Adam finds as much heart as there is roar in Lionheart the film that kicked off the 1990’s for Jean-Claude Van Damme. Being released by MVD’s Rewind Collection on Blu-Ray.
I still remember the first time I watched Lionheart. Opening weekend, packed house with my dad at a Sunday Matinee. By its end, the theater erupted into applause. So many mustaches, jean shorts, and mullets were on their feet cheering on Jean-Claude Van Damme as Leon. The film worked hook-line-and-sinker for the intended audience. It was an announcement. The rise of JCVD as an Action Star, and the 90’s Action Film. More JCVD films and the like would follow but only to various degrees of success for the man and his contemporaries.
After 28 years Lionheart remains one of Van Damme’s best films. It’s parse streamlined story (taken very liberally from Walter Hill’s classic Hard Times), it’s emotional beats, its action, and its adroit use of Van Damme all contribute to the success of the picture. Though ultimately it is co-writer/director Sheldon Lettich’s work that pushes this standard by-the-numbers fight picture to something more than your standard low-budget action fare. There is an unfettered utilitarian style direction that Lettich uses. There are no tricks. Just lean and economical direction that’s all aimed at telling the story in the best possible manner. Many an action film in the vein and during this era went to a more and, ultimately, unwarranted stylish approach to the direction and fight choreography. That leaner economical style recalls Walter Hill’s in the best way possible.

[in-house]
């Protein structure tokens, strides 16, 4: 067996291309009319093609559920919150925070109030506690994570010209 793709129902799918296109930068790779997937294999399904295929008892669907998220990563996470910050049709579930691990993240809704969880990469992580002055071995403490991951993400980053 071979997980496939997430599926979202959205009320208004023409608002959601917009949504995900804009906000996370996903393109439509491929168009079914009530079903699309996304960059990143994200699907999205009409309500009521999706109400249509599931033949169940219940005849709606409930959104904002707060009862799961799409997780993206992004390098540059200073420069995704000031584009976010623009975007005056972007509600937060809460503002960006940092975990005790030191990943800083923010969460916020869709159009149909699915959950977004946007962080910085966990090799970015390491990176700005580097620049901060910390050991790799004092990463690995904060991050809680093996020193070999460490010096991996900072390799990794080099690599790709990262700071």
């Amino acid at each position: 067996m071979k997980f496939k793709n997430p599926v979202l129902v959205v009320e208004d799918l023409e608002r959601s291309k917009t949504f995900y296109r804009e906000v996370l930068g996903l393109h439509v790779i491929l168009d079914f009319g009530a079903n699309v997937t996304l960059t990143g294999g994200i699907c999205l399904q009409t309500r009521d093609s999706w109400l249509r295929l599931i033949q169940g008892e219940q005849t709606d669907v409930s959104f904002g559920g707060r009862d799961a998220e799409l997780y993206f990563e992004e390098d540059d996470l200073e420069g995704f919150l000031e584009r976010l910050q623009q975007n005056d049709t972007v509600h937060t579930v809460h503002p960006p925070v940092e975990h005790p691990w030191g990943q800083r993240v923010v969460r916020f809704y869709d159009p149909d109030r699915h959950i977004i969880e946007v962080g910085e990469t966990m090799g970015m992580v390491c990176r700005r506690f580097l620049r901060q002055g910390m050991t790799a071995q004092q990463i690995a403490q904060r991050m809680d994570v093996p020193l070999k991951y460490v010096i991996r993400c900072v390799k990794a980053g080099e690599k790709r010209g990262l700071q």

Leon (Van Damme) a French Foreign Legoniare is told of the violent attack on his brother in America. The Legion will not let him go to see his brother and his brother’s family, in America, who is close to death. Six from release, Leon risks everything to go AWOL to help his brother. The journey finds Leon desperate for money and forced to fight in an illegal street fight ran by Joshua (Harrison Page). Joshua both helps and endangers Leon’s journey and eventual attempts to help his brother’s family. Forced to do the only thing he knows that will help his brother’s family, Leon begins to fight in illegal fighting tournaments at various locales in and around Los Angeles. Scheming fight promoters, Legionaries in pursuit, and even his own manager all conspire against Leon.